Tonight will be Jerry’s last as the coach of the Redbirds. A few months earlier, he had been visited in his office by Rick Wilhelm, Southern Ohio’s second-year athletic director, and starting point guard for the ’87 Red Men. Rick, with his gel-brittle hair and Perry Ellis suit – the same kid frozen mid-scream in the forefront of the Sports Illustrated cover, who had once shown up to Jerry’s office in tears, thinking his girlfriend was pregnant – explained to Jerry the difficulty of recruiting kids to play for ‘the short shorts’ team, and talked about the alumni’s wish to ‘go in a different direction’. Jerry, who still called him ‘Ricky’, stopped him halfway through his stammering lecture, and told him that he understood. He announced his impending retirement the next afternoon.

Rick, knowing in advance that this would be Jerry’s last year, had scheduled the final game against Michigan Tech, the Great Lakes Conference’s perennial bottom feeder (although that spot had recently been occupied by Jerry’s 7-20 Redbirds, their worst performance since The Streak). Jerry was to be honored at halftime, with his family and former players in attendance. The alumni had voted to rename the arena after him Rick had even gotten Bobby Knight to record a message of congratulations.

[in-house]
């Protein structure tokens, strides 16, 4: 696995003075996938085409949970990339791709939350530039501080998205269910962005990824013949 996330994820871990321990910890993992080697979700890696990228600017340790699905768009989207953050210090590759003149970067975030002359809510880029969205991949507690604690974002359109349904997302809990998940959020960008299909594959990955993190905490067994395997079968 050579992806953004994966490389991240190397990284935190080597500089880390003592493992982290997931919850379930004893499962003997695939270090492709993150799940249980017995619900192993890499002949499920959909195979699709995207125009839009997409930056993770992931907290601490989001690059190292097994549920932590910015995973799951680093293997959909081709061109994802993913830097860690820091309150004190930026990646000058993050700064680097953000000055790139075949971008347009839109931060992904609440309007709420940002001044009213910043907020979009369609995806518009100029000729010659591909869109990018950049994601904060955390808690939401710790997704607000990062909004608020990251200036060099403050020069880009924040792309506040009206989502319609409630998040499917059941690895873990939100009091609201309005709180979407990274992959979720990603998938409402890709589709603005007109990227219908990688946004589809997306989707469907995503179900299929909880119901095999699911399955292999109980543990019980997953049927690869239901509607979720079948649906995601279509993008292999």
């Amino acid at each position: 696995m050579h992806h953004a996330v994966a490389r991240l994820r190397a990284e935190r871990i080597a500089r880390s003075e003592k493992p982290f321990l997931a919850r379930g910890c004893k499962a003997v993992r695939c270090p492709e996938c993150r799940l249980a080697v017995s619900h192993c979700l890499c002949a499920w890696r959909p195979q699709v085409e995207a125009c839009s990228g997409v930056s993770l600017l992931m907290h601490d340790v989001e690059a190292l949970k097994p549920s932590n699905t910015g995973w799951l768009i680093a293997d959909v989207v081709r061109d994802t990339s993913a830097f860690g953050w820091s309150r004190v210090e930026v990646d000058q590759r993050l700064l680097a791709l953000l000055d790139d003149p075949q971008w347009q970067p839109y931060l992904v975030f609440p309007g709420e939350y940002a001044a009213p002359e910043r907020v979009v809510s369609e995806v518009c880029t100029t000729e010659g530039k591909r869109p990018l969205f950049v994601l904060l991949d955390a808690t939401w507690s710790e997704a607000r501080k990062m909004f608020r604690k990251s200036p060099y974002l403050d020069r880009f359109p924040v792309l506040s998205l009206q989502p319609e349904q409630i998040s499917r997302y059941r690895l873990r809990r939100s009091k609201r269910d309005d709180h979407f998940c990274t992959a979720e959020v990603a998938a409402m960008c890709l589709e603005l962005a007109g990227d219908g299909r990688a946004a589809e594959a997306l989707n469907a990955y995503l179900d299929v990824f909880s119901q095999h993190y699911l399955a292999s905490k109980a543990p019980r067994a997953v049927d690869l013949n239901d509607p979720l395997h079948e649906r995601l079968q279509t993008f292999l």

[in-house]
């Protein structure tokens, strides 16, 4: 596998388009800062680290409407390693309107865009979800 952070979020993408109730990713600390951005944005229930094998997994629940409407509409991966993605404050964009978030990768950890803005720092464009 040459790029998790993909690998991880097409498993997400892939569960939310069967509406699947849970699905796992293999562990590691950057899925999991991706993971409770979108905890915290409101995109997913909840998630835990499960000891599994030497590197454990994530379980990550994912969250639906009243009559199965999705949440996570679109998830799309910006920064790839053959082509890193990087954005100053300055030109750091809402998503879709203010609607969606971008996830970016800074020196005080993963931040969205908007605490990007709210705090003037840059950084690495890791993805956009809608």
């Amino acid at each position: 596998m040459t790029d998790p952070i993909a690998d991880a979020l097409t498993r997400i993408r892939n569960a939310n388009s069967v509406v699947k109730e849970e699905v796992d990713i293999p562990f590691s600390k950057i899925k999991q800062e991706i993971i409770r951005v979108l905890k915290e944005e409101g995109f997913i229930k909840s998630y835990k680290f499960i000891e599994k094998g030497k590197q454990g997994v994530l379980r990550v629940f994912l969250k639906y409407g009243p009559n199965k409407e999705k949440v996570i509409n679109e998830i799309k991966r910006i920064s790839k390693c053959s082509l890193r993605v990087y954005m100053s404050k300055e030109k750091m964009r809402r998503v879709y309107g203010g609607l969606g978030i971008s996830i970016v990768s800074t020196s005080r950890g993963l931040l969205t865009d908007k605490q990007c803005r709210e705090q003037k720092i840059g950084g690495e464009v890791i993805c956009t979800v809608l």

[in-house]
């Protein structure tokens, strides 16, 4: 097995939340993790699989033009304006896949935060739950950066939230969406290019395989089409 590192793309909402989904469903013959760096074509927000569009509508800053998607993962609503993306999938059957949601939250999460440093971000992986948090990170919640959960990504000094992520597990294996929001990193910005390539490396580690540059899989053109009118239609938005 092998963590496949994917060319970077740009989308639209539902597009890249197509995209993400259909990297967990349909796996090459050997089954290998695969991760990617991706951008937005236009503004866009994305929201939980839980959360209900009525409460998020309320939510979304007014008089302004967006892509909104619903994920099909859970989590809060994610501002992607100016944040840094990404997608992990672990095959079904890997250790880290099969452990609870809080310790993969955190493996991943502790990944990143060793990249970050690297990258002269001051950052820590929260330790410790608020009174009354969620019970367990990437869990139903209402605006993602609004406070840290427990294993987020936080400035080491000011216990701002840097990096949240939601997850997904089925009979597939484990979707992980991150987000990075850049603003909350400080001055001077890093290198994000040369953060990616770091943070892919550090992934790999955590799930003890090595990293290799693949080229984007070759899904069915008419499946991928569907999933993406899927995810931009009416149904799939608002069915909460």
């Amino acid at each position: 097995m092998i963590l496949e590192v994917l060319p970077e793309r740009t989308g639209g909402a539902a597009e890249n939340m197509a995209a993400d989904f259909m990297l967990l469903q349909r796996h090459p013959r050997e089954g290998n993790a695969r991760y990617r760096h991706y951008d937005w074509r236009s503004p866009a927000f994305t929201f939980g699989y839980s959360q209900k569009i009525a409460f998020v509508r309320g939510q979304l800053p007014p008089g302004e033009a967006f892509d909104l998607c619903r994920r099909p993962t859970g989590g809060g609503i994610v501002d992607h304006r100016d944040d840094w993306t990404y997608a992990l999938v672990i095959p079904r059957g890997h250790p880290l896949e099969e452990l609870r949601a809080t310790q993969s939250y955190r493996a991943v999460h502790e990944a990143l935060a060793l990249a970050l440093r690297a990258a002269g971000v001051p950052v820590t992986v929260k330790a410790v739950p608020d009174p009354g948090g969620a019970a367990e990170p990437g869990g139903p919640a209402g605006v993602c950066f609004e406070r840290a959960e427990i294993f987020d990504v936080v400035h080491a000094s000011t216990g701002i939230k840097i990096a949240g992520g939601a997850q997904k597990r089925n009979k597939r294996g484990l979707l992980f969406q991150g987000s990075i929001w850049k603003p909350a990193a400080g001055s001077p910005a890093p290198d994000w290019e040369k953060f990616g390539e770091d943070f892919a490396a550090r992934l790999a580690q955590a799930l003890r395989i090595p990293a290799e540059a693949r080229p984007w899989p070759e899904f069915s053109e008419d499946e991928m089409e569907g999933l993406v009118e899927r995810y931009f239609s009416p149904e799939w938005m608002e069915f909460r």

Jerry normally began a study of the previous evening’s box scores with the first sip of his coffee, but today he was distracted by a group of fraternity brothers seated at the table across the room from him. He couldn’t help but overhear bits and pieces of conversation, most of it bragging about girls bedded and alcohol consumed. At one point, he could make out the words ‘monkeying around on pot’, which was followed by raucous laughter. He looked up from his paper just in time to see them avert their eyes from his direction, stifling snickers.

‘Don’t worry about them,’ Jerry always said to his children and his players. ‘Worry about yourself’. He repeats the same worn and tired advice to himself silently, sipping coffee and feeling more alone than he ever has.